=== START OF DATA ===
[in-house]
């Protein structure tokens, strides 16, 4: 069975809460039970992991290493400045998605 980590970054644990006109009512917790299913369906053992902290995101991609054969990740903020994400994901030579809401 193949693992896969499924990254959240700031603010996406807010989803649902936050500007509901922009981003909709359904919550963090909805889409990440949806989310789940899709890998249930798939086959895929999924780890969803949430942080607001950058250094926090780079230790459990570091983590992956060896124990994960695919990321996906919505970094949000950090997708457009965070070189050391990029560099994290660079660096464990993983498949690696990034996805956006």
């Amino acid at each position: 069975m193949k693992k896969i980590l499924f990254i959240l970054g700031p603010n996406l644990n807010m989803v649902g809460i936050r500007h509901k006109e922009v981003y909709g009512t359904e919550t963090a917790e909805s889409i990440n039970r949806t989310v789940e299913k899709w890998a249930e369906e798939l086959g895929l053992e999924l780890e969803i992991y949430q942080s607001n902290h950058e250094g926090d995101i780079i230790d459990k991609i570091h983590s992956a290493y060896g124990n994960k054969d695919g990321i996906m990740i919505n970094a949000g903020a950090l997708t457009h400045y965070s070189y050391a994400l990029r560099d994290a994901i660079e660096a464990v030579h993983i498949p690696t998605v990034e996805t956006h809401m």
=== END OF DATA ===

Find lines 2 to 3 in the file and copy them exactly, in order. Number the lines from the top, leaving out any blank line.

């Protein structure tokens, strides 16, 4: 069975809460039970992991290493400045998605 980590970054644990006109009512917790299913369906053992902290995101991609054969990740903020994400994901030579809401 193949693992896969499924990254959240700031603010996406807010989803649902936050500007509901922009981003909709359904919550963090909805889409990440949806989310789940899709890998249930798939086959895929999924780890969803949430942080607001950058250094926090780079230790459990570091983590992956060896124990994960695919990321996906919505970094949000950090997708457009965070070189050391990029560099994290660079660096464990993983498949690696990034996805956006």
């Amino acid at each position: 069975m193949k693992k896969i980590l499924f990254i959240l970054g700031p603010n996406l644990n807010m989803v649902g809460i936050r500007h509901k006109e922009v981003y909709g009512t359904e919550t963090a917790e909805s889409i990440n039970r949806t989310v789940e299913k899709w890998a249930e369906e798939l086959g895929l053992e999924l780890e969803i992991y949430q942080s607001n902290h950058e250094g926090d995101i780079i230790d459990k991609i570091h983590s992956a290493y060896g124990n994960k054969d695919g990321i996906m990740i919505n970094a949000g903020a950090l997708t457009h400045y965070s070189y050391a994400l990029r560099d994290a994901i660079e660096a464990v030579h993983i498949p690696t998605v990034e996805t956006h809401m």